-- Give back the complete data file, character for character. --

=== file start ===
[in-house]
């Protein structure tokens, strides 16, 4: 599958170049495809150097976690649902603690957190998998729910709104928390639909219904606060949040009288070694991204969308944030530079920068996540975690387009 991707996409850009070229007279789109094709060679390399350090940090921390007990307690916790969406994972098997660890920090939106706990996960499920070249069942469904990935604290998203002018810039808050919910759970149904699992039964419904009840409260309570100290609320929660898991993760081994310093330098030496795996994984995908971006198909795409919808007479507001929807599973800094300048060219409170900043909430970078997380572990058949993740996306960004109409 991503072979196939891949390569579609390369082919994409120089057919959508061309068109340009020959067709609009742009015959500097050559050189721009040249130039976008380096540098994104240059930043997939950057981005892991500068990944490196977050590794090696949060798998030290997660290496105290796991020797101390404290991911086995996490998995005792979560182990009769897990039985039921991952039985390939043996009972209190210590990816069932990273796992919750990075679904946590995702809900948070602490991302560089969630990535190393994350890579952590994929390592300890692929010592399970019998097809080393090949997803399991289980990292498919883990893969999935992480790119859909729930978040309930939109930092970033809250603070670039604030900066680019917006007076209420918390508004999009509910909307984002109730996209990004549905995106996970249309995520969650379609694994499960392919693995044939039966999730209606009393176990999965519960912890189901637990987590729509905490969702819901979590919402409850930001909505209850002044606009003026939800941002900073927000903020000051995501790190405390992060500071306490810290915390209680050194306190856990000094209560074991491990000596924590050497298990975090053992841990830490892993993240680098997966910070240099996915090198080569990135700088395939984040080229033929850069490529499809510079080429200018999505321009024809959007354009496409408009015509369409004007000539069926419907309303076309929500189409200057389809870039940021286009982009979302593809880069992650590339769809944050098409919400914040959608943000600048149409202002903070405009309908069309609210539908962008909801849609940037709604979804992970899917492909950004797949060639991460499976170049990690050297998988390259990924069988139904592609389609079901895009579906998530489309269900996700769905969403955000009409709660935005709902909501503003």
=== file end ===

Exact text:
[in-house]
């Protein structure tokens, strides 16, 4: 599958170049495809150097976690649902603690957190998998729910709104928390639909219904606060949040009288070694991204969308944030530079920068996540975690387009 991707996409850009070229007279789109094709060679390399350090940090921390007990307690916790969406994972098997660890920090939106706990996960499920070249069942469904990935604290998203002018810039808050919910759970149904699992039964419904009840409260309570100290609320929660898991993760081994310093330098030496795996994984995908971006198909795409919808007479507001929807599973800094300048060219409170900043909430970078997380572990058949993740996306960004109409 991503072979196939891949390569579609390369082919994409120089057919959508061309068109340009020959067709609009742009015959500097050559050189721009040249130039976008380096540098994104240059930043997939950057981005892991500068990944490196977050590794090696949060798998030290997660290496105290796991020797101390404290991911086995996490998995005792979560182990009769897990039985039921991952039985390939043996009972209190210590990816069932990273796992919750990075679904946590995702809900948070602490991302560089969630990535190393994350890579952590994929390592300890692929010592399970019998097809080393090949997803399991289980990292498919883990893969999935992480790119859909729930978040309930939109930092970033809250603070670039604030900066680019917006007076209420918390508004999009509910909307984002109730996209990004549905995106996970249309995520969650379609694994499960392919693995044939039966999730209606009393176990999965519960912890189901637990987590729509905490969702819901979590919402409850930001909505209850002044606009003026939800941002900073927000903020000051995501790190405390992060500071306490810290915390209680050194306190856990000094209560074991491990000596924590050497298990975090053992841990830490892993993240680098997966910070240099996915090198080569990135700088395939984040080229033929850069490529499809510079080429200018999505321009024809959007354009496409408009015509369409004007000539069926419907309303076309929500189409200057389809870039940021286009982009979302593809880069992650590339769809944050098409919400914040959608943000600048149409202002903070405009309908069309609210539908962008909801849609940037709604979804992970899917492909950004797949060639991460499976170049990690050297998988390259990924069988139904592609389609079901895009579906998530489309269900996700769905969403955000009409709660935005709902909501503003």